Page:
Bad Marketing, Part 1

I find myself regularly surprised at some of the downright confounding marketing decisions I see made out there. Now, I'm a detail-oriented person so I sometimes catch things that most people wouldn't, but some of these things are glaring. Everyone makes mistakes, but when it's something like a TV commercial, I would think that there would be multiple content reviewers to prevent those mistakes from making it out into the wild. Yet today, I heard this in a commercial:

Don't shop around, call [offending company] first.

So much for content reviewers! Maybe it's just me, but the first thing I thought was "why are they telling me not to shop around?" Well, actually the first thing I thought was how arrogant it is that they would presume to tell me what to do, but once I moved past that I was left with the aforementioned question, to which I could only conclude that they have something to hide. Now, maybe they do have something to hide and maybe they don't--it doesn't really matter because at this point they have put the seed of doubt in my mind and I don't trust them. And that's what I call Bad Marketing.

Comments
DeeAnn's Gravatar They are assuming that people are lazy. Progressive is the company I am the most surprised about. they say they do the car insurance shopping FOR you. generally I am skeptical about that sort of thing. How do I know that is the best for ME? granted I dont' have a car or drive but I am sure you see what I am getting at. somebody else may not be int he same boat I am and they may not bea ble to speak for antoher company. they should stick to their own rates. it's a great idea in theory but just is not a realistic practice.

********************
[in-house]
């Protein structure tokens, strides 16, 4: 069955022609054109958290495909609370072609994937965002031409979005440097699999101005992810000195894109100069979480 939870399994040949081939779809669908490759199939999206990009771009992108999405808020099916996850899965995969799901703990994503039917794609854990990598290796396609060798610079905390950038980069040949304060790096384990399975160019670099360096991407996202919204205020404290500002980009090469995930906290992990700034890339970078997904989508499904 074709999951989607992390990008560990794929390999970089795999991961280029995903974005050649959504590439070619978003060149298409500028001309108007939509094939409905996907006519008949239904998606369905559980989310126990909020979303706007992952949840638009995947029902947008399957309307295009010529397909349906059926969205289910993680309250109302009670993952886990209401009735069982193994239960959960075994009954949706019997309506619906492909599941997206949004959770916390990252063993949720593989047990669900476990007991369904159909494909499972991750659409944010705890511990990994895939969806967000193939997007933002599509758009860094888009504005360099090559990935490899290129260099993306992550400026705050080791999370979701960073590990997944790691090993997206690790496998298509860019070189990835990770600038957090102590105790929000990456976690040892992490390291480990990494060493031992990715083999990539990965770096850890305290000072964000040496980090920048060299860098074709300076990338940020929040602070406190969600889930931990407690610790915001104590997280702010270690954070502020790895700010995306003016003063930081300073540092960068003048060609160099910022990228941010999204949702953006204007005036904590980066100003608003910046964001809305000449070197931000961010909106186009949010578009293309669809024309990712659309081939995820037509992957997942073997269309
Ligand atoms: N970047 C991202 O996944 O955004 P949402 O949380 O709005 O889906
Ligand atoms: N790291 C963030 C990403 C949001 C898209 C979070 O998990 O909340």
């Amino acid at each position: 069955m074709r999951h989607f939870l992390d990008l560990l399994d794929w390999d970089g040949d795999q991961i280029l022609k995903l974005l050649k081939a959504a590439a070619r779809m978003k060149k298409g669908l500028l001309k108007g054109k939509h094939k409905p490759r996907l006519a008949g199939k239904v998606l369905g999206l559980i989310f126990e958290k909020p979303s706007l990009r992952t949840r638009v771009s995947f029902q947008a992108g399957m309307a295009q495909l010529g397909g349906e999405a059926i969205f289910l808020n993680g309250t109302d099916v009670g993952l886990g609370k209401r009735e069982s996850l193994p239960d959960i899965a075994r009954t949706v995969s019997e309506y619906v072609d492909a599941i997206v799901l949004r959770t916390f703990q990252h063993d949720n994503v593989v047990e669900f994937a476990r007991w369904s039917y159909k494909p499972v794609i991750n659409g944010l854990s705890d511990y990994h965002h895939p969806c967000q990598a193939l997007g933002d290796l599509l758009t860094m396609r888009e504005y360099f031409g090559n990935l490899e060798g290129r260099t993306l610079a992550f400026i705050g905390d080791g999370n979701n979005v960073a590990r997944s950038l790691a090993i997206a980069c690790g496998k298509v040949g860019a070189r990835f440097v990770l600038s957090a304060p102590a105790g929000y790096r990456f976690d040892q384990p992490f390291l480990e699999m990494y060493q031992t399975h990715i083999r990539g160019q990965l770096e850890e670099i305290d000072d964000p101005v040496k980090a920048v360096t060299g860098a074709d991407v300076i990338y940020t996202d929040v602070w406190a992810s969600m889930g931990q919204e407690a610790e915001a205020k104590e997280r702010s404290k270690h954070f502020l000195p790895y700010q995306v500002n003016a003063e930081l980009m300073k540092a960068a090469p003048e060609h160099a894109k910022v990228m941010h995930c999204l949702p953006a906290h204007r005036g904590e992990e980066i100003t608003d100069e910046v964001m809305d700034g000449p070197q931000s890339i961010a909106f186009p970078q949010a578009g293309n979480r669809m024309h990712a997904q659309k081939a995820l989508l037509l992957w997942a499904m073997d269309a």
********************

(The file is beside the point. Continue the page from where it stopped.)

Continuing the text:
# Posted By DeeAnn | 10/27/08 5:42 AM
CheyenneJack's Gravatar Hmmm, great observation. Rock on with your detail-oriented self.

I suppose I barely hear commercials, but to this end I did hear one of the radio commercials for a diamond dealer in town say, "Shop around first, then come see us. You'll be glad you did and realize just how good our service and prices are then."

Basically the opposite of your commercial, but it exudes confidence just as well as the other oozes greasy. I suppose in the end the great thing about bad marketing, is that when you see it, now you know how to do GREAT marketing.

That being said, when anyone reading this wants to put up a killer mohawk or find ideas for any extreme hair...

My first tip. Do not go to www.MohawksRock.com.

Definitely do like I did in the beginning and wander around to random salons and punk rock bars for advice. Then, get some random items like eggs, toothpaste, glue, gel, gelatin and spray. Lay down on a counter top slap all that in there and let it dry for a few hours. Stand up, take a picture of your flop-hawk and then go to MohawksRock.com to upload your picture and let us all laugh at your efforts, only because most of us have been there.

Nothing worse than all these "whipper snapper" kids social media'ing there way around the interweb getting all the advice first and then rocking a great 'hawk on their first time.

I repeat. Do not visit MohawksRock.com. The rebellion is in the struggle and fight against gravity and information. Keep it there.
# Posted By CheyenneJack | 11/18/08 10:19 PM
Miya Kim's Gravatar Pretty funny. I wholeheartedly concur!
# Posted By Miya Kim | 2/20/09 11:06 AM
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https://www.clashrealm.com
# Posted By Mark | 10/3/17 9:17 AM
Assignment Writing Services's Gravatar This is to sum things up, how an Indian essayist would graph the course of exposition composing. Whatever might be the exploration and the result, it won't change regardless of the possibility that composed by the authors having a place with Indian organization.
# Posted By Assignment Writing Services | 10/6/17 3:33 PM
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